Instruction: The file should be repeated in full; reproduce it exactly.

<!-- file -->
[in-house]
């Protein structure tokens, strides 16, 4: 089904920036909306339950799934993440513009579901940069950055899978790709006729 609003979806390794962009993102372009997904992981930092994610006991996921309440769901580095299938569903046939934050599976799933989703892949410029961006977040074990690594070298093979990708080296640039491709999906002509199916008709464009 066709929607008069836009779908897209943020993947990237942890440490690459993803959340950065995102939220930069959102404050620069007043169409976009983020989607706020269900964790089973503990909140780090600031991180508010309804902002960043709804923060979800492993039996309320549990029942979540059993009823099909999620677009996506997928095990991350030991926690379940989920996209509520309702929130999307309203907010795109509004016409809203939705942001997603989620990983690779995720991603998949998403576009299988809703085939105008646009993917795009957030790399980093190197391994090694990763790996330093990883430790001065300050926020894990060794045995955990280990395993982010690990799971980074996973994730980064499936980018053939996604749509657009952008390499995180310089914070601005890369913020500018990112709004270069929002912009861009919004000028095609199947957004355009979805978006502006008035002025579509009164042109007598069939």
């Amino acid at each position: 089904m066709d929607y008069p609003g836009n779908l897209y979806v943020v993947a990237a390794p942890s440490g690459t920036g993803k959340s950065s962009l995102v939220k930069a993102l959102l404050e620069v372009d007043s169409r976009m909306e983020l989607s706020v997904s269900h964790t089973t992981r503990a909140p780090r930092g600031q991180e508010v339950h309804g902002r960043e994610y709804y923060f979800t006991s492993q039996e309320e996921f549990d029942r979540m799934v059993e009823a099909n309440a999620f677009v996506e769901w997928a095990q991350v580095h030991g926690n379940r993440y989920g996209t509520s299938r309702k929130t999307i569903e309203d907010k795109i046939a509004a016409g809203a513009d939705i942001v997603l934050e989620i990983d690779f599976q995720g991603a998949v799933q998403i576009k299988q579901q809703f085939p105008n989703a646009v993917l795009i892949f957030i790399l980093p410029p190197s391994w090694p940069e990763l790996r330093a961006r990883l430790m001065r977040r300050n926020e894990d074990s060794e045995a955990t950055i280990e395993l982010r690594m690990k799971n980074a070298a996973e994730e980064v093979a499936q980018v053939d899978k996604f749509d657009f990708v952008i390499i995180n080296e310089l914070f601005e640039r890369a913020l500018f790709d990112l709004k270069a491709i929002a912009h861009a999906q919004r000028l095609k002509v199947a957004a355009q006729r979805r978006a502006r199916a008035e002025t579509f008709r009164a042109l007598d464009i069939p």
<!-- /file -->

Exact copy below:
[in-house]
């Protein structure tokens, strides 16, 4: 089904920036909306339950799934993440513009579901940069950055899978790709006729 609003979806390794962009993102372009997904992981930092994610006991996921309440769901580095299938569903046939934050599976799933989703892949410029961006977040074990690594070298093979990708080296640039491709999906002509199916008709464009 066709929607008069836009779908897209943020993947990237942890440490690459993803959340950065995102939220930069959102404050620069007043169409976009983020989607706020269900964790089973503990909140780090600031991180508010309804902002960043709804923060979800492993039996309320549990029942979540059993009823099909999620677009996506997928095990991350030991926690379940989920996209509520309702929130999307309203907010795109509004016409809203939705942001997603989620990983690779995720991603998949998403576009299988809703085939105008646009993917795009957030790399980093190197391994090694990763790996330093990883430790001065300050926020894990060794045995955990280990395993982010690990799971980074996973994730980064499936980018053939996604749509657009952008390499995180310089914070601005890369913020500018990112709004270069929002912009861009919004000028095609199947957004355009979805978006502006008035002025579509009164042109007598069939």
């Amino acid at each position: 089904m066709d929607y008069p609003g836009n779908l897209y979806v943020v993947a990237a390794p942890s440490g690459t920036g993803k959340s950065s962009l995102v939220k930069a993102l959102l404050e620069v372009d007043s169409r976009m909306e983020l989607s706020v997904s269900h964790t089973t992981r503990a909140p780090r930092g600031q991180e508010v339950h309804g902002r960043e994610y709804y923060f979800t006991s492993q039996e309320e996921f549990d029942r979540m799934v059993e009823a099909n309440a999620f677009v996506e769901w997928a095990q991350v580095h030991g926690n379940r993440y989920g996209t509520s299938r309702k929130t999307i569903e309203d907010k795109i046939a509004a016409g809203a513009d939705i942001v997603l934050e989620i990983d690779f599976q995720g991603a998949v799933q998403i576009k299988q579901q809703f085939p105008n989703a646009v993917l795009i892949f957030i790399l980093p410029p190197s391994w090694p940069e990763l790996r330093a961006r990883l430790m001065r977040r300050n926020e894990d074990s060794e045995a955990t950055i280990e395993l982010r690594m690990k799971n980074a070298a996973e994730e980064v093979a499936q980018v053939d899978k996604f749509d657009f990708v952008i390499i995180n080296e310089l914070f601005e640039r890369a913020l500018f790709d990112l709004k270069a491709i929002a912009h861009a999906q919004r000028l095609k002509v199947a957004a355009q006729r979805r978006a502006r199916a008035e002025t579509f008709r009164a042109l007598d464009i069939p």